Umbilical hernia repair in pregnant patients: review of the American College of Surgeons National Surgical Quality Improvement Program
Acute abdomen; Incarceration; Pregnancy; Strangulation; Umbilical hernia
© 2017, Springer-Verlag France SAS. Background: Umbilical hernias present commonly during pregnancy secondary to increased intra-abdominal pressure. As a result, umbilical hernia incarceration or strangulation may affect pregnant females. The purpose of this study is to detail the operative management and 30-day outcomes of umbilical hernias in pregnant patients using the American College of Surgeons National Surgical Quality Improvement Program (ACS-NSQIP). Methods: All female patients undergoing umbilical hernia repair during pregnancy were identified within the ACS-NSQIP. Preoperative patient variables, intraoperative variables, and 30-day patient morbidity and mortality outcomes were investigated using a variety of statistical tests. Results: A total of 126 pregnant patients underwent umbilical hernia repair from 2005 to 2014; 73 (58%) had incarceration or strangulation at the time of surgical intervention. The majority of patients (95%) underwent open umbilical hernia repair. Superficial surgical site infection was the most common morbidity in patients undergoing open umbilical hernia repair. Conclusions: Based on review of the ACS-NSQIP database, the incidence of umbilical hernia repair during pregnancy is very low; however, the majority of patients required repair for incarceration of strangulation. When symptoms develop, these hernias can be repaired with minimal 30-day morbidity to the mother. Additional studies are needed to determine the long-term recurrence rate of umbilical hernia repairs performed in pregnant patients and the effects of surgical intervention and approach on the fetus.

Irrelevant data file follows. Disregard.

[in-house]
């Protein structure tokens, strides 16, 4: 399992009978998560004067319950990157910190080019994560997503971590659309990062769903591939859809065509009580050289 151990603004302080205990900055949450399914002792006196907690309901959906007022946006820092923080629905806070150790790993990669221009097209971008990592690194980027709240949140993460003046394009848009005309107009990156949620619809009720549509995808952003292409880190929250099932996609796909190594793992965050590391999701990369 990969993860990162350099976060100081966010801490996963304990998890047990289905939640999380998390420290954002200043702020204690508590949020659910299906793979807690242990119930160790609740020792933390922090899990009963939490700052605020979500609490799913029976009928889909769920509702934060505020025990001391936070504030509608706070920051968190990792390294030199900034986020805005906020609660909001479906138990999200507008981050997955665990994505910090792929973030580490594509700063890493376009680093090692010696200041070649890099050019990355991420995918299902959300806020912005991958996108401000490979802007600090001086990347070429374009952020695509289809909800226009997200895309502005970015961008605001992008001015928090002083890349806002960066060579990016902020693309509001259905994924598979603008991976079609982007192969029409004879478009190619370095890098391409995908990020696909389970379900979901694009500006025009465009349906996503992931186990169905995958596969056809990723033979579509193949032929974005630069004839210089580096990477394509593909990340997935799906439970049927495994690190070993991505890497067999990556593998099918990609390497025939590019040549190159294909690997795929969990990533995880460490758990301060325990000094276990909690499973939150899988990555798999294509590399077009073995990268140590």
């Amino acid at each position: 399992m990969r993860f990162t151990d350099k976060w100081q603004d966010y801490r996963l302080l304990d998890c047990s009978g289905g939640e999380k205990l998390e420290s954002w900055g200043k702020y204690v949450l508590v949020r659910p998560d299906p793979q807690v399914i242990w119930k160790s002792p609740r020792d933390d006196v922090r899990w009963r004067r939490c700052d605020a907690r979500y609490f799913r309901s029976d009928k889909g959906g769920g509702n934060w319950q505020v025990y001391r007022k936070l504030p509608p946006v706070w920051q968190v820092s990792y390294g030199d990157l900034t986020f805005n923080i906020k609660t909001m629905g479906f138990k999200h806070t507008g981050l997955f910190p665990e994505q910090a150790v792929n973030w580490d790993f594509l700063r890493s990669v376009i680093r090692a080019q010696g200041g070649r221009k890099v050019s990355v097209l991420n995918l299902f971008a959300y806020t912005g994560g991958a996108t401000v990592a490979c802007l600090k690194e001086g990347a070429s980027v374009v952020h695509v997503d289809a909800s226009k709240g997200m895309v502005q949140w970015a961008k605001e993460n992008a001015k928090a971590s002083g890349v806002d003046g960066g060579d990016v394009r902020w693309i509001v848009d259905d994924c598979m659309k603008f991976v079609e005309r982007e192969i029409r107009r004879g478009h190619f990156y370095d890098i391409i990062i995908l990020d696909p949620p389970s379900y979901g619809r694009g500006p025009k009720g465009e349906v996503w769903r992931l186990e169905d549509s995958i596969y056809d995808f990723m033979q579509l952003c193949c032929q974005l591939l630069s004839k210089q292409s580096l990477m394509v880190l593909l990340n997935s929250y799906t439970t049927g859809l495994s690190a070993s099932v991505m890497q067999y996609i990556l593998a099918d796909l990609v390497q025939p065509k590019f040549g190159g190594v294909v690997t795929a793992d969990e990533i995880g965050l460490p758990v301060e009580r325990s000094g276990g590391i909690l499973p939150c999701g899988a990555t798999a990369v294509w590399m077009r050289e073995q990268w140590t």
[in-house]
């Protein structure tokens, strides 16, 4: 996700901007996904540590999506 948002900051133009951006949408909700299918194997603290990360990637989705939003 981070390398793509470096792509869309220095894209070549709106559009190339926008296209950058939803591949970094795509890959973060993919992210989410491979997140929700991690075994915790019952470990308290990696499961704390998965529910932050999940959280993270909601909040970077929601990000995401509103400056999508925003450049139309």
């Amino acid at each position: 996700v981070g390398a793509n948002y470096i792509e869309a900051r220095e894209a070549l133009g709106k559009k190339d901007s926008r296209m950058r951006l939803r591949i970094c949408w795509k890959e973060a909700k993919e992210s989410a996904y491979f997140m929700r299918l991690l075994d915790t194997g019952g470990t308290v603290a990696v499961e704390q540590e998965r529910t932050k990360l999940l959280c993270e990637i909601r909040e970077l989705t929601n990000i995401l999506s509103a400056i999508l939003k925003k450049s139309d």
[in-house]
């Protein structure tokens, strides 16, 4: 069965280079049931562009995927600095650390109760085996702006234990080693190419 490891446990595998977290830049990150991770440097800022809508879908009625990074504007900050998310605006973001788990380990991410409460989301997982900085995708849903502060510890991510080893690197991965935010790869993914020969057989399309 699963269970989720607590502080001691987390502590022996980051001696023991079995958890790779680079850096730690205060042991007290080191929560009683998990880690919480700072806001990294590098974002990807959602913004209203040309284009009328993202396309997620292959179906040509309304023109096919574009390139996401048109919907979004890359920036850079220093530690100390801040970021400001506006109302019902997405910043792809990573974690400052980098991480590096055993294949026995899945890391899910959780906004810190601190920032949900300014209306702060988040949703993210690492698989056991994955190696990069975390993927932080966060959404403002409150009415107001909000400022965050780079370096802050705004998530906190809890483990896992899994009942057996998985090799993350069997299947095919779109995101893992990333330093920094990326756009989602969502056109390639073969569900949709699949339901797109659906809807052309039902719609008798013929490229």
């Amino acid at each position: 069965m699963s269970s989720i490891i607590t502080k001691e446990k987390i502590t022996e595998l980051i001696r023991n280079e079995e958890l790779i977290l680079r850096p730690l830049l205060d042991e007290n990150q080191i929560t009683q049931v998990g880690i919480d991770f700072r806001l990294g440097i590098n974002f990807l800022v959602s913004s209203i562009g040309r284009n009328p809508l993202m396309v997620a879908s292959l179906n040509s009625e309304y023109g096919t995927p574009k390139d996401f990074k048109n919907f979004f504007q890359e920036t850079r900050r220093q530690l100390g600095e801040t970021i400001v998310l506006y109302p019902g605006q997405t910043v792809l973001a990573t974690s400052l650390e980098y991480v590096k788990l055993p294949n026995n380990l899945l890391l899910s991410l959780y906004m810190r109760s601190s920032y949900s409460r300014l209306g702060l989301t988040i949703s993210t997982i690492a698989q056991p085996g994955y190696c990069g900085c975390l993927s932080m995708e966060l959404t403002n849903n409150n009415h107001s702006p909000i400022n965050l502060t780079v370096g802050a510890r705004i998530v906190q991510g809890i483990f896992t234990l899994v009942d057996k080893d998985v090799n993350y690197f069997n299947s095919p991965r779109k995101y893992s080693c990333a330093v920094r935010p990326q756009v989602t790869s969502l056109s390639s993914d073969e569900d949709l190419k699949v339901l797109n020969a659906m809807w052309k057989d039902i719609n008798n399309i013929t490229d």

Haskins, I., Rosen, M., Prabhu, A., Amdur, R., Rosenblatt, S., Brody, F., & Krpata, D. (2017). Umbilical hernia repair in pregnant patients: review of the American College of Surgeons National Surgical Quality Improvement Program. Hernia, 21 (5). http://dx.doi.org/10.1007/s10029-017-1633-8